Note: after talking to some experts, what I’m hitting may be fixed in this commit to block-mq (meaning I need the full kernel 5.15+ not just btrfs updated, since block-mq is deeply embedded in the kernel for storage functionality) (“block: schedule queue restart after BLK_STS_ZONE_RESOURCE”), which fixes a blocking of IOs for a long time, around 30 seconds.

The workaround on my system was to wait until the drive is full before adding the drive to the harvester. This may not seem practical at first, but when you expect to farm for 5-7 years, waiting 29 hours for the drives to fill up isn’t a big deal. This does require that you fill up one drive at a time with plots instead of evenly distributing the plots across the entire farm.

After the drives are 100% full, I unmount, and then mount again with the -o ro flag, as writes are no longer required for farming. This is the scary part. Because the drives are full of data, and all in zones, the btrfs mount takes a VERY long time, around 3-5 minutes per drive. I was in full panic mode…however, they finally mounted. I’m hoping the reason for the long mount was due to the blocking IO bug mentioned earlier, which I will have to retest when I get a chance.

df -h
Filesystem      Size  Used Avail Use% Mounted on
/dev/sda         19T   19T   51G 100% /mnt/hdd1
/dev/sdb         19T   19T   52G 100% /mnt/hdd2

mount
/dev/sda on /mnt/hdd1 type btrfs (ro,relatime,space_cache=v2,subvolid=5,subvol=/)
/dev/sdb on /mnt/hdd2 type btrfs (ro,relatime,space_cache=v2,subvolid=5,subvol=/

Now I started the Chia harvester service only and let it run overnight chia start harvester

We are happily farming! I check the harvester latency with this command and graph the output cat ~/.chia/mainnet/log/debug.log | grep elig| awk '{print $1,$16}'`

Which is a little easier to see in a histogram format

So we did have 228 instances of harvester latency in this around 12 hour period that were between 0.54-1.81 seconds. This is still perfectly acceptable in Chia farming, as the farmer has about 28 seconds to get a full proof of space broadcasted to the network to earn farming rewards. With the current harvester code, the harvester latency increases linearly with the number of plots passing the filter, as the harvester latency reports the sum of the time of all the proof quality checks. The disk read latency does look normal from grafana at 5.7ms per read request.

In a future version of the Chia harvester that is in development currently, this should be less of an issue. I will have to upgrade the harvester code and check that in a follow up.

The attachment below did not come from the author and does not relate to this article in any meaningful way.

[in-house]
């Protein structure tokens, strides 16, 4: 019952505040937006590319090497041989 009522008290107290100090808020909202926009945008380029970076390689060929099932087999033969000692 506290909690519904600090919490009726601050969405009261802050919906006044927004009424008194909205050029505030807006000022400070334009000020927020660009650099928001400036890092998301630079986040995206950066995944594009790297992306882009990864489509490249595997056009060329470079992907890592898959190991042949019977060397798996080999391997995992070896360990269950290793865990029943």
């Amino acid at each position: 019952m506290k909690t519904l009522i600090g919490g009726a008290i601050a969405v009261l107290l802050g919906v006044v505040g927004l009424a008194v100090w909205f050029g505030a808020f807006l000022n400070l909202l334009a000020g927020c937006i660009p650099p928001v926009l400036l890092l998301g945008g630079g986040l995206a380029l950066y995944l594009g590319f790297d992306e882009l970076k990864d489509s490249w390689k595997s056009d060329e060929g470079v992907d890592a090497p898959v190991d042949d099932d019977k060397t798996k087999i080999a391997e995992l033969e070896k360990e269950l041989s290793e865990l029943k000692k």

There are definitely some differences in the amount of drive bandwidth compared to running the Chia harvester on a CMR drive. I am noticing much larger block sizes on the request in the range of 40-50kB (as compared to 12-16kB for a normal HDD). The model for Chia farming io is detailed in the Chia storage farming workload analysis. Also possible, there is also some weird interaction with 4k native sector size and btrfs, which we can design a few short experiments to rule out. There is always room for tuning and settings for optimal disk use in Chia farming, but my short experiment showed that farming off HM-SMR most certainly works. When Linux distributions start rolling out with kernel 5.15, the btrfs with zone-aware drives like SMR should work out of the box. Even though zone support existed in the kernel far before that, it takes a few versions of the kernel to get fully stable, get broad compatibility, and reduce the bug count.

Summary

My first experience with HM-SMR came with a lot of learning in a short amount of time, but I’m happy to report that this will be an exciting technology for Chia farming. I won’t get into speculating about vendor pricing, but you can imagine that if you get 10-20% extra capacity on the same physical disk that the total cost of ownership is going to improve in CapEx for the drive cost as well as better power efficiency in TB/W. HM-SMR is all around a great fit for Chia farming, especially when combined with second use storage as hyperscalers using their earlier generations of SMR replace their drives with newer and higher capacity drives. I expect the HM-SMR drives released towards the end of the year will have a 30% TCO advantage vs. 18TB that are widely deployed today, an excellent advancement for HDD areal density while we wait for other technologies like HAMR/MARM to enter mass production. I can’t wait to do a follow-up to this post in the future with NVMe ZNS, which uses zones for SSDs to reduce spare area and overprovisioning on capacity-optimized SSDs.